The U.S. economic recovery turned 10 years old on July 1, 2019, marking the longest period without an economic recession ever. However, according to RCLCO Real Estate Advisors’ latest RCLCO Sentiment Survey, players in the commercial real estate industry should still plan for the next downturn.
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The expanding U.S. economy has been a boon to real estate. Positive operating fundamentals persist but the slower pace of growth rates along with capital market risks suggests that real estate’s “late stable” stage, or Stage 6, may be coming to a close, placing the “early downturn” stage, or Stage 1, on the horizon. From Stage 6 to Stage 1, net operating income will go from moderating/flat to declining. Additionally, the yield curve’s steady hold in an inverted form over recent weeks signals risk of recession within the near to medium term. The changing conditions in the economy and the real estate market mean real estate owners need to act now, per the report.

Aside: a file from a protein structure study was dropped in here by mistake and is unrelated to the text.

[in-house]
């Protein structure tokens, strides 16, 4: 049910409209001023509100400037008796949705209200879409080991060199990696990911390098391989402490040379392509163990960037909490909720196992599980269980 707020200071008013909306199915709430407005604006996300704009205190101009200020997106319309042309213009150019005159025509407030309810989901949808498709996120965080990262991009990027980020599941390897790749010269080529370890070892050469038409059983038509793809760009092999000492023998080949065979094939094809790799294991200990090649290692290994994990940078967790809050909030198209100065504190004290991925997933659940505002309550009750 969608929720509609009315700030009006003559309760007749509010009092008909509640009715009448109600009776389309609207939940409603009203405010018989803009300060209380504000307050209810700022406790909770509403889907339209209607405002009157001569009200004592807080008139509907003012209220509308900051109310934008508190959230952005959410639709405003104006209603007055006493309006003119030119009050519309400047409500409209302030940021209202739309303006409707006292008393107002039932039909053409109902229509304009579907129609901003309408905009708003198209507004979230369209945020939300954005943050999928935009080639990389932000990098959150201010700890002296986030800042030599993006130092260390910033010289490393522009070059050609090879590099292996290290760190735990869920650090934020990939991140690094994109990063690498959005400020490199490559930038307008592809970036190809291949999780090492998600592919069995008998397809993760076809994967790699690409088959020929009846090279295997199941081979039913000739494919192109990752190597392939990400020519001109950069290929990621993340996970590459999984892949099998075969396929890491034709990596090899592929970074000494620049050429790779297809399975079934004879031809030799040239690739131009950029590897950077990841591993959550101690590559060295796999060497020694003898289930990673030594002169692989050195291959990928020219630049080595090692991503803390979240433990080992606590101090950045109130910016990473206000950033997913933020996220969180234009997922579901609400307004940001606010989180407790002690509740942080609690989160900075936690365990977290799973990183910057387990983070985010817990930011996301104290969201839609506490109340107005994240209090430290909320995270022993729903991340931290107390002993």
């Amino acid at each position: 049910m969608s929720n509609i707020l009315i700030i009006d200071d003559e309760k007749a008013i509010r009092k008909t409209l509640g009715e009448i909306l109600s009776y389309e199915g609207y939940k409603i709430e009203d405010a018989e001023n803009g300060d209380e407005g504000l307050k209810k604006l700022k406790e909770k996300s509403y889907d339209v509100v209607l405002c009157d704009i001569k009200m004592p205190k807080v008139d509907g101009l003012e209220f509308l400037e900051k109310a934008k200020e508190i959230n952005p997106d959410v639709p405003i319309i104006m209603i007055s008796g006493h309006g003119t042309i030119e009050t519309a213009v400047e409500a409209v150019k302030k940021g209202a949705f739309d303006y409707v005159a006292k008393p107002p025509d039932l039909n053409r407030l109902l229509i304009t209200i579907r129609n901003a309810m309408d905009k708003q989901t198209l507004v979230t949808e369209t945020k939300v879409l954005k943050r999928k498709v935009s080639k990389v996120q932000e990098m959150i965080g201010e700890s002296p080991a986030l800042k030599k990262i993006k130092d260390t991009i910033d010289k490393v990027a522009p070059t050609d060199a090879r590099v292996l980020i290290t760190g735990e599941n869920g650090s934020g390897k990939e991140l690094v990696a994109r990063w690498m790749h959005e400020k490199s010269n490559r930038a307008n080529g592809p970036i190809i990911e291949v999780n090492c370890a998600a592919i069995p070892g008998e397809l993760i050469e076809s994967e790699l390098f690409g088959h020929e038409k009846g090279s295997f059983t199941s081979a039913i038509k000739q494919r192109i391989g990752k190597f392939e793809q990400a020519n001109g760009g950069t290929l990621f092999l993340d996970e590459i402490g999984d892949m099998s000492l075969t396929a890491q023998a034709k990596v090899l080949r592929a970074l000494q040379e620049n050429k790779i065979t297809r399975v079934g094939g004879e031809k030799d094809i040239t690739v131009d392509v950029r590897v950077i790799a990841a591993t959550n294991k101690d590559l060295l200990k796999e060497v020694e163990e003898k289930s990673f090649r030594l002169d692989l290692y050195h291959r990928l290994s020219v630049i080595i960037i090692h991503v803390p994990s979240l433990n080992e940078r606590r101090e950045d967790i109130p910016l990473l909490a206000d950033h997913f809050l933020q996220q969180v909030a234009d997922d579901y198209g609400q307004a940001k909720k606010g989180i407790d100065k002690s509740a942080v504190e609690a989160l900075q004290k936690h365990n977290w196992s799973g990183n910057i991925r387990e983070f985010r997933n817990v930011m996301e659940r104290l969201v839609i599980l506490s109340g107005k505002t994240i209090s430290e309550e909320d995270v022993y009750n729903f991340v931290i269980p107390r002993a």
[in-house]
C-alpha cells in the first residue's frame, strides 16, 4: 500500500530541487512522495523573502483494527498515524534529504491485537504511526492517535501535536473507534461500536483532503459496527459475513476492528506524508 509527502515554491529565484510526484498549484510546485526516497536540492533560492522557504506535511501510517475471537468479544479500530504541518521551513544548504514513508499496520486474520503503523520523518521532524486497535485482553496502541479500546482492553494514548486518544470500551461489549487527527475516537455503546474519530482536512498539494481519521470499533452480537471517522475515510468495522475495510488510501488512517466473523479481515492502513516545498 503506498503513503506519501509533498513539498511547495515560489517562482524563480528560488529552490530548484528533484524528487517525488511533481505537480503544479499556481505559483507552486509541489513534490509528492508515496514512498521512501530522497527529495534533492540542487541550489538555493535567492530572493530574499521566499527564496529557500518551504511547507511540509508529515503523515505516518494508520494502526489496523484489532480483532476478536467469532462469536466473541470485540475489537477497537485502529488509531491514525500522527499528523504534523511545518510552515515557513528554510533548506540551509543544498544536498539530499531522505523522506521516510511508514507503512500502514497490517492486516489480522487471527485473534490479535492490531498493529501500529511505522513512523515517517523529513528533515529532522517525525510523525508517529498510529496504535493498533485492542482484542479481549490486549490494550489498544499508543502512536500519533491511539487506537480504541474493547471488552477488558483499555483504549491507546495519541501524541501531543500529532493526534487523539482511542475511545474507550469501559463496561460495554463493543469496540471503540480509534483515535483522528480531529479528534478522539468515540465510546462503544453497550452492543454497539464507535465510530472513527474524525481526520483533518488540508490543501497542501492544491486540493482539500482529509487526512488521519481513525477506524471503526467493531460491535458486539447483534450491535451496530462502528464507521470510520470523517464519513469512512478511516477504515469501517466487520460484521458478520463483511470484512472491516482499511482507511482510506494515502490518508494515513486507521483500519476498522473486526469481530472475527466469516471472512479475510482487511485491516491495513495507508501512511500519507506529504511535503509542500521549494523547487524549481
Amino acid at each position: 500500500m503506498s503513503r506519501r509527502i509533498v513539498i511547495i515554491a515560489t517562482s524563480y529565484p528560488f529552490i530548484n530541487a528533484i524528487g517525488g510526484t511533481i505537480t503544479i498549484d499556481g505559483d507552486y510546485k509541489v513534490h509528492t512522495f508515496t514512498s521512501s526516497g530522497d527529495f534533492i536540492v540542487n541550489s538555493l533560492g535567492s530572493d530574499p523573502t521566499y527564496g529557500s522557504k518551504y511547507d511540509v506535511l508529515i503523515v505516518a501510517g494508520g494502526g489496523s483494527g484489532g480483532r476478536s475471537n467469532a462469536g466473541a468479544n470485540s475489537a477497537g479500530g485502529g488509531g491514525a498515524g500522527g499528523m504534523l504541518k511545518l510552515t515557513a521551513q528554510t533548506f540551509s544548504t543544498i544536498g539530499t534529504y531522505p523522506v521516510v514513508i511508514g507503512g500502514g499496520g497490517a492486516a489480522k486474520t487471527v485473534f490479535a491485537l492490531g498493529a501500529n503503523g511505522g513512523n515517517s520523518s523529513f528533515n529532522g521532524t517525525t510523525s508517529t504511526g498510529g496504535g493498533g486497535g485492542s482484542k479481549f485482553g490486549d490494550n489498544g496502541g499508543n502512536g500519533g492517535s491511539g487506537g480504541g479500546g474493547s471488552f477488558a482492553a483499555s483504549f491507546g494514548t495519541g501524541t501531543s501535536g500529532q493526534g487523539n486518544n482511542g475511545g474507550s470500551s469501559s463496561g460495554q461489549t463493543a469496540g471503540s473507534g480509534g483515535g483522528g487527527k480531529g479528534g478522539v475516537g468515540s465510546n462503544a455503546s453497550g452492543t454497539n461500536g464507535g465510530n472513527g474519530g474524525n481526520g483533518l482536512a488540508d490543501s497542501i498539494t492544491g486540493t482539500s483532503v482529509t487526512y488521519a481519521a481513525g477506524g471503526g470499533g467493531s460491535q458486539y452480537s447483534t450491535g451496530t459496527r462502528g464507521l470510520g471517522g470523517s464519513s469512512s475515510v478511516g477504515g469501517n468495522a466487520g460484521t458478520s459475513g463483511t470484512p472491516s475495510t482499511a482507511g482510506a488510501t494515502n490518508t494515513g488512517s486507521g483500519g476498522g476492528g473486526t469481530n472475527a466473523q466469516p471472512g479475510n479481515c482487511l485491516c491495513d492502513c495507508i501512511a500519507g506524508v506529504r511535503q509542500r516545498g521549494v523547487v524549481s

No sitting idly by
For the majority of commercial property owners, Stage 6 of the real estate cycle—which is apparently fading fast—is the time to sell. Any assets that would be unwanted post-peak should be discarded now, as they may be hard to sell at the desired price after the downturn is underway. Additionally, this “late stable” stage is a prime time for refinancing portfolios with low-debt, and for amassing a repository of funds for capitalizing on dislocations in the market during the downturn. RCLCO anticipates that the disruptions of the impending downturn won’t rise to the level of those seen during the Great Recession, but opportunities will abound.
Once Stage 1 hits, and it could do so at any time per the report, asset values will drop, and favorably termed credit will likely be more difficult to obtain. Investors that stored dry powder from Stage 6 should get capital in place to take advantage of opportunistic buys.
There’s no way to determine precisely when Stage 6 will move into Stage 1, so RCLCO promotes early planning and continuous monitoring of shifts in the economy and real estate, as well as a solid plan for each stage of the real estate cycle. Anticipating change and acting in a decisive and timely manner are key; the firm notes that historically, hesitation has resulted in failure. Finally, RCLCO reiterates that while a downturn is probable between now and 2022, nothing is certain except for the necessity of contingency plans.